"Carefully, sugar lips. Very carefully. For all we know, Uncle Dick is coordinating a coup d'etat from his wood-paneled, L.L. Bean furnished den."
"We'll be careful, I promise," Bonney said, craning her neck to plant a dry kiss on Emerson's mouth. "Sugar lips."
Emerson was going to hold her to that promise, no matter what.
Once they sorted through various conflicting directions from locals, getting to Copperhead Cove was a fairly easy operation. Retired admiral Richard Porter's ‘vacation cabin' turned out to be a multi-level wooden A-frame with a wide porch in the front, and huge rectangular windows that sparkled in the early afternoon sunlight. An American flag flapped from a pole that was angled out over the front door. Bare tree branches and heaps of snow gave the place a somewhat desolate air. Here and there, the snow had been disturbed, showing black dirt and decomposing leaves beneath the crust.
Emerson had turned off the engine when the front door opened, and a man came out onto the porch. He was thick-set and grey-haired; a solidly rounded paunch swelled out the front of his flannel shirt. "Well, if it isn't little Annie Bonney," he boomed in a ‘quarterdeck' voice that was calculated to carry. "How the hell are you, sweetheart?"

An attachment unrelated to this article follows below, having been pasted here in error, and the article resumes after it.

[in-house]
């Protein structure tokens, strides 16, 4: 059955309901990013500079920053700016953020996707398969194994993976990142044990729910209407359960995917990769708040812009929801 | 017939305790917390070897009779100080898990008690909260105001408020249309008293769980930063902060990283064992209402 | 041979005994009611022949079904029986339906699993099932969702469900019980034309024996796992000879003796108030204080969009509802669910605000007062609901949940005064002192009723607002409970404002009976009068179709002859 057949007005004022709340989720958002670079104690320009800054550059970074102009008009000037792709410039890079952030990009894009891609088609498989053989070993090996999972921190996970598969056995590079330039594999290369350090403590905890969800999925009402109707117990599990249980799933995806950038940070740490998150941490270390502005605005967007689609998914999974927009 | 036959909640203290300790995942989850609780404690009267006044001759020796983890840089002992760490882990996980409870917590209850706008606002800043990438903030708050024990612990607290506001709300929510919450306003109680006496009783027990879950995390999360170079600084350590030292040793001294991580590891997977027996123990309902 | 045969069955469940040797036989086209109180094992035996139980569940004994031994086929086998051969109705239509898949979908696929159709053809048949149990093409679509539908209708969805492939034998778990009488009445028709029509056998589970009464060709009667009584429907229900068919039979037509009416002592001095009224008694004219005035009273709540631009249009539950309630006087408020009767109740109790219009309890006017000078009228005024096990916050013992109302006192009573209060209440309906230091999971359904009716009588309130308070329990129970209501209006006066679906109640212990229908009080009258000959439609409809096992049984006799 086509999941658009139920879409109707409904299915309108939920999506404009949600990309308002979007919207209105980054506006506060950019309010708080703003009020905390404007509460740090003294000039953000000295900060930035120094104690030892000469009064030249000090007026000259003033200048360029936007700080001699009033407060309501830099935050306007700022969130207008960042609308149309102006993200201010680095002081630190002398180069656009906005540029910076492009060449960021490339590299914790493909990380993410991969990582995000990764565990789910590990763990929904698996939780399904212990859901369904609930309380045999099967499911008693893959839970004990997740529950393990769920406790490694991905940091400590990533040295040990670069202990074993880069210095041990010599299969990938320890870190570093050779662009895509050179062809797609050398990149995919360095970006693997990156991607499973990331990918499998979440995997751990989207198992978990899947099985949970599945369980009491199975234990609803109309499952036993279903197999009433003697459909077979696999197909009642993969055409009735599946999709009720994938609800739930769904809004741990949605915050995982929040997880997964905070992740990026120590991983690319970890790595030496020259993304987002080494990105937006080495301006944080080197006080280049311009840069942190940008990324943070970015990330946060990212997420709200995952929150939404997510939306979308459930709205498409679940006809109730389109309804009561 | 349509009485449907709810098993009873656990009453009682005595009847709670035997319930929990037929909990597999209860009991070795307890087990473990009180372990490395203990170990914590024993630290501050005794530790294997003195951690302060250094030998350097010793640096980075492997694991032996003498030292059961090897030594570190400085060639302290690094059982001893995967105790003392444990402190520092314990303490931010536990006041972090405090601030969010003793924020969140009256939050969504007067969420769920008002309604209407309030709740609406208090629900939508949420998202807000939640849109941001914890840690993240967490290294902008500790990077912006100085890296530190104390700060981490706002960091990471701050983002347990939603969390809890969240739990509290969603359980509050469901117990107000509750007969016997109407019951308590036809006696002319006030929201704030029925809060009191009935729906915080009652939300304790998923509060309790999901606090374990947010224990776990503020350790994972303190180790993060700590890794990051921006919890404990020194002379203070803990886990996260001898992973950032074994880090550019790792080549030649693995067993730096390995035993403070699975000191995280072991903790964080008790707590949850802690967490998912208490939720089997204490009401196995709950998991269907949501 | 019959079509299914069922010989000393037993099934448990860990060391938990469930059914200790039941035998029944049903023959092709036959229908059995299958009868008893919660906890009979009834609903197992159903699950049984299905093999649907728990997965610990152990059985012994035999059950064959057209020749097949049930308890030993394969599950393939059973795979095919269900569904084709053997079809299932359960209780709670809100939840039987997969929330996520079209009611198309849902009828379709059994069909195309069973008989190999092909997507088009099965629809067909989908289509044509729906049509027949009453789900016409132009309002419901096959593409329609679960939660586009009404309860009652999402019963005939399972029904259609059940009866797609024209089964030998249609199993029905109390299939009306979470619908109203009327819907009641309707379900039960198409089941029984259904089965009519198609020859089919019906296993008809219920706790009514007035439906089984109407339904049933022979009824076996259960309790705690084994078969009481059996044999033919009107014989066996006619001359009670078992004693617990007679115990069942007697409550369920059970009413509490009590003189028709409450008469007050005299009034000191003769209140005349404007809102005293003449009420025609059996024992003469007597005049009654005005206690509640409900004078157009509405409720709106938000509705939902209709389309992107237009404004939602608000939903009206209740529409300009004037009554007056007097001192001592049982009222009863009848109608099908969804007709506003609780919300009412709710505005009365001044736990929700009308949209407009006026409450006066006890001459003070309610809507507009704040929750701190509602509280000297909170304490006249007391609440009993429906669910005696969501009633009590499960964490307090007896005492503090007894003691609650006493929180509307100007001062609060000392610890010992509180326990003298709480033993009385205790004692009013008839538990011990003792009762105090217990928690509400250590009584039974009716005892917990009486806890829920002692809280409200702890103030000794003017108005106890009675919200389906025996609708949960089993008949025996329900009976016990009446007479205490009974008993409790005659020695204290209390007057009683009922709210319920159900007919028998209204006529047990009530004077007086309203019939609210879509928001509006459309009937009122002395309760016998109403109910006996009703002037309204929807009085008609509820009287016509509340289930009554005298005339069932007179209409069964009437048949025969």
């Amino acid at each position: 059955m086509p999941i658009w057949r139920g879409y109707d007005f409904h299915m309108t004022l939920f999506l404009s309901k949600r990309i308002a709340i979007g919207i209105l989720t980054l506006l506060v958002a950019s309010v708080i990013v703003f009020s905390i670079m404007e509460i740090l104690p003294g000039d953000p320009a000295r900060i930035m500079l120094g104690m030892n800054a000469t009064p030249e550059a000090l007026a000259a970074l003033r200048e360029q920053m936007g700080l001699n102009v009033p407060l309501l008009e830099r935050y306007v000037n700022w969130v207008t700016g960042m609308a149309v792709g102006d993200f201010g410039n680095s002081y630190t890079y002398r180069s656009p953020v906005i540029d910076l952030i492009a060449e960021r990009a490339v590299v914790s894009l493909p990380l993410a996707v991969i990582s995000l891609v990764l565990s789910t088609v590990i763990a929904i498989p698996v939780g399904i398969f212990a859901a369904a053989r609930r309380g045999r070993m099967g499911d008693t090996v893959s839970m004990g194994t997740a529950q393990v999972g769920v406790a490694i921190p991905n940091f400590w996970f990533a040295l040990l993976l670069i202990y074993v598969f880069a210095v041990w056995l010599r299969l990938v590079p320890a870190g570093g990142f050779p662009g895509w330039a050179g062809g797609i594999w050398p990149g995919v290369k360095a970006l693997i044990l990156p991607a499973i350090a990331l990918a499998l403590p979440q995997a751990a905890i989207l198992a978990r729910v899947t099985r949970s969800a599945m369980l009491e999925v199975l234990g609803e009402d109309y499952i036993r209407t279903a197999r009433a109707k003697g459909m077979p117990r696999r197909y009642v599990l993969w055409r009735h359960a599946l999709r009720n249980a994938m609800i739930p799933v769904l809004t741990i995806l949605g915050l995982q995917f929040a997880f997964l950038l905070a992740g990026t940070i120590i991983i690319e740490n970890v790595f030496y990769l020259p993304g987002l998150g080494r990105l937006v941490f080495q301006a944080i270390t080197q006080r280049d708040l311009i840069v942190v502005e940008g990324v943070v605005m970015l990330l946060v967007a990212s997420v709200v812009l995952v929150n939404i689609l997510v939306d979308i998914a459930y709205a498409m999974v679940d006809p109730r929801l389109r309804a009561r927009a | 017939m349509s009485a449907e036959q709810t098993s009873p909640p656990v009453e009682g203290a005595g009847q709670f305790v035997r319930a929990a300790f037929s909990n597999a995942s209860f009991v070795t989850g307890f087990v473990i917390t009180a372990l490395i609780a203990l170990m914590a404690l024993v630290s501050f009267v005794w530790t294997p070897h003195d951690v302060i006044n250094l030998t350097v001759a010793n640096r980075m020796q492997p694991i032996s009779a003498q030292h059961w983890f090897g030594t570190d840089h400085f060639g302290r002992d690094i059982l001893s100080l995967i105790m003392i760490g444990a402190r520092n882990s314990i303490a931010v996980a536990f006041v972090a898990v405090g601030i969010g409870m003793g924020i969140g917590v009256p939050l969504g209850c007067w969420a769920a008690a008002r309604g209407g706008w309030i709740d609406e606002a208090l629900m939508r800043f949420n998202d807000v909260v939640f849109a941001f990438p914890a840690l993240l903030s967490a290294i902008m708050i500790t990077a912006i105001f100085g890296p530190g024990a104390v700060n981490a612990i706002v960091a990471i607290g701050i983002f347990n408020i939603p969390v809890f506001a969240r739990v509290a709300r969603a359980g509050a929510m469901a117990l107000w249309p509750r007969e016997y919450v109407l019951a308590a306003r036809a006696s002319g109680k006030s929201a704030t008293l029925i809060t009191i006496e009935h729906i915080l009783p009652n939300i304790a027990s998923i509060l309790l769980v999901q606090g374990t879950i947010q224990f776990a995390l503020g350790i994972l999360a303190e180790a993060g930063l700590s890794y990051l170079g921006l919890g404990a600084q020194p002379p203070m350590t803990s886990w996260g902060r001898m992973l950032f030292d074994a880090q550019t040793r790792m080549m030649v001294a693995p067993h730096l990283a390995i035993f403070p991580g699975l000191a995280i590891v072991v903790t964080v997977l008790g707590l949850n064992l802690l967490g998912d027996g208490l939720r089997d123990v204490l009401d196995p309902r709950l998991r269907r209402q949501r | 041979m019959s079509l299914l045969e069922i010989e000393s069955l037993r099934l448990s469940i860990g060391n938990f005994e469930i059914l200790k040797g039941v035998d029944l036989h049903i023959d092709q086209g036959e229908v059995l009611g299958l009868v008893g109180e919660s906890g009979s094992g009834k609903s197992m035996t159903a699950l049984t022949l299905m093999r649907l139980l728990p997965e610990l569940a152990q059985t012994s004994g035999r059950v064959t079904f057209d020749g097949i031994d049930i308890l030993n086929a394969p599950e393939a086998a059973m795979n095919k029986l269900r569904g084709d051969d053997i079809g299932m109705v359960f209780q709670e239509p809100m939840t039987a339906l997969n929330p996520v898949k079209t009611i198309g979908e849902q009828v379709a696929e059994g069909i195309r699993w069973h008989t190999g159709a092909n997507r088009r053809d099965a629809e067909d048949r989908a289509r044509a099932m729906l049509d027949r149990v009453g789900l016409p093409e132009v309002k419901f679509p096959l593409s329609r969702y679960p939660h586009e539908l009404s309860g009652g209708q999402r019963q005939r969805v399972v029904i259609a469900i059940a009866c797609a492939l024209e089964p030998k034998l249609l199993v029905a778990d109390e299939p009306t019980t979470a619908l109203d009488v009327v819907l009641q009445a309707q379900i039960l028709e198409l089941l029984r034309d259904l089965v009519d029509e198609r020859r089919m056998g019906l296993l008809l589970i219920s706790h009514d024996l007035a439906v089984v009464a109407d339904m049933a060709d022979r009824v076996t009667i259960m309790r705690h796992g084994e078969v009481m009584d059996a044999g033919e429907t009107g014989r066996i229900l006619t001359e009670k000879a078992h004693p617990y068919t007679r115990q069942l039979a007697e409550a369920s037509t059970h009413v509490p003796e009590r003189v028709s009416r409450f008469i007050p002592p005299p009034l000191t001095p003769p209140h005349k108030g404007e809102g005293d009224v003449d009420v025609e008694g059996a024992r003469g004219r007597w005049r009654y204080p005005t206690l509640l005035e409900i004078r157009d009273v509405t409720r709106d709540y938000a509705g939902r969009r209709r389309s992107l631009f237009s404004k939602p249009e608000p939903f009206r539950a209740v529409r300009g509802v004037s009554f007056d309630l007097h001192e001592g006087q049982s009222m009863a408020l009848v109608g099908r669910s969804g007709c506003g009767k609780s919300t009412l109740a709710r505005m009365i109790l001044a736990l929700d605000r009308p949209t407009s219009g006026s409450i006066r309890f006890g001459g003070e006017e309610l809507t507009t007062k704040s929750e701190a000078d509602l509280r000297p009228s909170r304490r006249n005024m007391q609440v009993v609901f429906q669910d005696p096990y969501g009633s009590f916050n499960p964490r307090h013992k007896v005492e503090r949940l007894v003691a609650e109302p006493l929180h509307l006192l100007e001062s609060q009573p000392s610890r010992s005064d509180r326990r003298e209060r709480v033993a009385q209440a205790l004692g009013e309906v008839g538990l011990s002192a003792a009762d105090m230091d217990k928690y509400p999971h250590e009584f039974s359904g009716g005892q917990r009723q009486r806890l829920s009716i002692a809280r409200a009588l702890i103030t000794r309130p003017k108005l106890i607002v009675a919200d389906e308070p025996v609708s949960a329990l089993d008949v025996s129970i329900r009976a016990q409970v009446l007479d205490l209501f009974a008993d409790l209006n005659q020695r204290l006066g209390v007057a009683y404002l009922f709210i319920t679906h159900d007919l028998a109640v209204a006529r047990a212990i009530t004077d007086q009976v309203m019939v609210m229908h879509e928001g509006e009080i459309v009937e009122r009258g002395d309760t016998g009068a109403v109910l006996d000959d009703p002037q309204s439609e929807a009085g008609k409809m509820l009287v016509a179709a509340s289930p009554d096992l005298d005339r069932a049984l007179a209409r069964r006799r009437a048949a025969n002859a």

"Hello, Uncle Dick," Bonney answered, going up to the man and kissing his cheek. Emerson dawdled behind, taking in the scene as a whole. She spotted the security cameras at strategic points, and took note of the satellite dish mounted to the sloping side of the house.
"This is a surprise," Porter said, holding Bonney by the shoulders. "I didn't know you were in the neighborhood."
"We're spending Christmas with friends," Bonney said. At his swift glance at Emerson, she added, "This is Amelia Peabody Emerson… my partner."
His glance grew more keen. "As in domestic partner?" he asked, but thrust his beefy hand at Emerson in a more-or-less friendly manner. "Dick Porter. It's a pleasure to meet you, Ms. Emerson. Your name rings a bell… CIA?"
"Former," Emerson said, shaking his hand. "I'm retired these days."
His grey eyes, set in deeply wrinkled pouches, narrowed. "Really? Pardon me, but you seem awfully young to be retired."
There were wheels-within-wheels here; Emerson could sense the man's suspicion. "Well, you know the Agency… either you're in for life, or you get out before you burn out."
"As you say, Ms. Emerson." He turned his attention back to Bonney. "Come on in. I'll make a fresh pot of coffee."